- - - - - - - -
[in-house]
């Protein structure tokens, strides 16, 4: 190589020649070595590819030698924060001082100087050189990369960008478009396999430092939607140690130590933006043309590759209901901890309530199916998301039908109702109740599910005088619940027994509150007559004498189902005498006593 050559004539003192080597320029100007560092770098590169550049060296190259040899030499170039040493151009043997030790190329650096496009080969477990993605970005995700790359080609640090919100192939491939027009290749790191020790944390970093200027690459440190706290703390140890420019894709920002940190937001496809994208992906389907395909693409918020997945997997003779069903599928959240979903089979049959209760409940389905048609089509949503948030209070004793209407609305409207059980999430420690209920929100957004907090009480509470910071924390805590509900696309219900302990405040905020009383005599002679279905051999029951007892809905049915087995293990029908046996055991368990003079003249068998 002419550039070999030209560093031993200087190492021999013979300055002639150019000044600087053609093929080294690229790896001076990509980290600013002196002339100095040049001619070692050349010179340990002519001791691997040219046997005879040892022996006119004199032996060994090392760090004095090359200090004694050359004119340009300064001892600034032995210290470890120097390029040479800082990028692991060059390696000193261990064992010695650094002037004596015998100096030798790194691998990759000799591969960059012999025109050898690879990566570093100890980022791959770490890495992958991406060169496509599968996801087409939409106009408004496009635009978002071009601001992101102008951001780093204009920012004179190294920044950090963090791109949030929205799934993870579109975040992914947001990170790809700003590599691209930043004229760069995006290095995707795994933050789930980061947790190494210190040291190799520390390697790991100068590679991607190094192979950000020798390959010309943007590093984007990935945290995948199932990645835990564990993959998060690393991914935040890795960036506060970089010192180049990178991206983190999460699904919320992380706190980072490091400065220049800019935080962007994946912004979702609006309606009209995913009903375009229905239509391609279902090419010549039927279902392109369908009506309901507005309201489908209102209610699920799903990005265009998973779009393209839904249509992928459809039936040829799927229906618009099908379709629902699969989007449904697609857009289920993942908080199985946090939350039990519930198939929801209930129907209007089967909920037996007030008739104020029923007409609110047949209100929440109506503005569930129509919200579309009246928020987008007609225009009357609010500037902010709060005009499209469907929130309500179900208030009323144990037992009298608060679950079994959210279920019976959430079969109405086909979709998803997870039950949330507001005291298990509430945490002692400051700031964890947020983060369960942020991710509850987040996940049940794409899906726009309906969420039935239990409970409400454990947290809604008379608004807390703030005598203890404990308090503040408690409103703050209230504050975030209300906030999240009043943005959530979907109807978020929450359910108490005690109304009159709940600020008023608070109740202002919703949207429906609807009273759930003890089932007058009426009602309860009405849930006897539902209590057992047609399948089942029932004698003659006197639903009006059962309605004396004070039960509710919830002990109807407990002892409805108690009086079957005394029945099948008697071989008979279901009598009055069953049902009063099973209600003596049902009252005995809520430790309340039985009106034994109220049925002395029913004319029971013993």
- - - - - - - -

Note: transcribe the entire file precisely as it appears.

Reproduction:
[in-house]
């Protein structure tokens, strides 16, 4: 190589020649070595590819030698924060001082100087050189990369960008478009396999430092939607140690130590933006043309590759209901901890309530199916998301039908109702109740599910005088619940027994509150007559004498189902005498006593 050559004539003192080597320029100007560092770098590169550049060296190259040899030499170039040493151009043997030790190329650096496009080969477990993605970005995700790359080609640090919100192939491939027009290749790191020790944390970093200027690459440190706290703390140890420019894709920002940190937001496809994208992906389907395909693409918020997945997997003779069903599928959240979903089979049959209760409940389905048609089509949503948030209070004793209407609305409207059980999430420690209920929100957004907090009480509470910071924390805590509900696309219900302990405040905020009383005599002679279905051999029951007892809905049915087995293990029908046996055991368990003079003249068998 002419550039070999030209560093031993200087190492021999013979300055002639150019000044600087053609093929080294690229790896001076990509980290600013002196002339100095040049001619070692050349010179340990002519001791691997040219046997005879040892022996006119004199032996060994090392760090004095090359200090004694050359004119340009300064001892600034032995210290470890120097390029040479800082990028692991060059390696000193261990064992010695650094002037004596015998100096030798790194691998990759000799591969960059012999025109050898690879990566570093100890980022791959770490890495992958991406060169496509599968996801087409939409106009408004496009635009978002071009601001992101102008951001780093204009920012004179190294920044950090963090791109949030929205799934993870579109975040992914947001990170790809700003590599691209930043004229760069995006290095995707795994933050789930980061947790190494210190040291190799520390390697790991100068590679991607190094192979950000020798390959010309943007590093984007990935945290995948199932990645835990564990993959998060690393991914935040890795960036506060970089010192180049990178991206983190999460699904919320992380706190980072490091400065220049800019935080962007994946912004979702609006309606009209995913009903375009229905239509391609279902090419010549039927279902392109369908009506309901507005309201489908209102209610699920799903990005265009998973779009393209839904249509992928459809039936040829799927229906618009099908379709629902699969989007449904697609857009289920993942908080199985946090939350039990519930198939929801209930129907209007089967909920037996007030008739104020029923007409609110047949209100929440109506503005569930129509919200579309009246928020987008007609225009009357609010500037902010709060005009499209469907929130309500179900208030009323144990037992009298608060679950079994959210279920019976959430079969109405086909979709998803997870039950949330507001005291298990509430945490002692400051700031964890947020983060369960942020991710509850987040996940049940794409899906726009309906969420039935239990409970409400454990947290809604008379608004807390703030005598203890404990308090503040408690409103703050209230504050975030209300906030999240009043943005959530979907109807978020929450359910108490005690109304009159709940600020008023608070109740202002919703949207429906609807009273759930003890089932007058009426009602309860009405849930006897539902209590057992047609399948089942029932004698003659006197639903009006059962309605004396004070039960509710919830002990109807407990002892409805108690009086079957005394029945099948008697071989008979279901009598009055069953049902009063099973209600003596049902009252005995809520430790309340039985009106034994109220049925002395029913004319029971013993």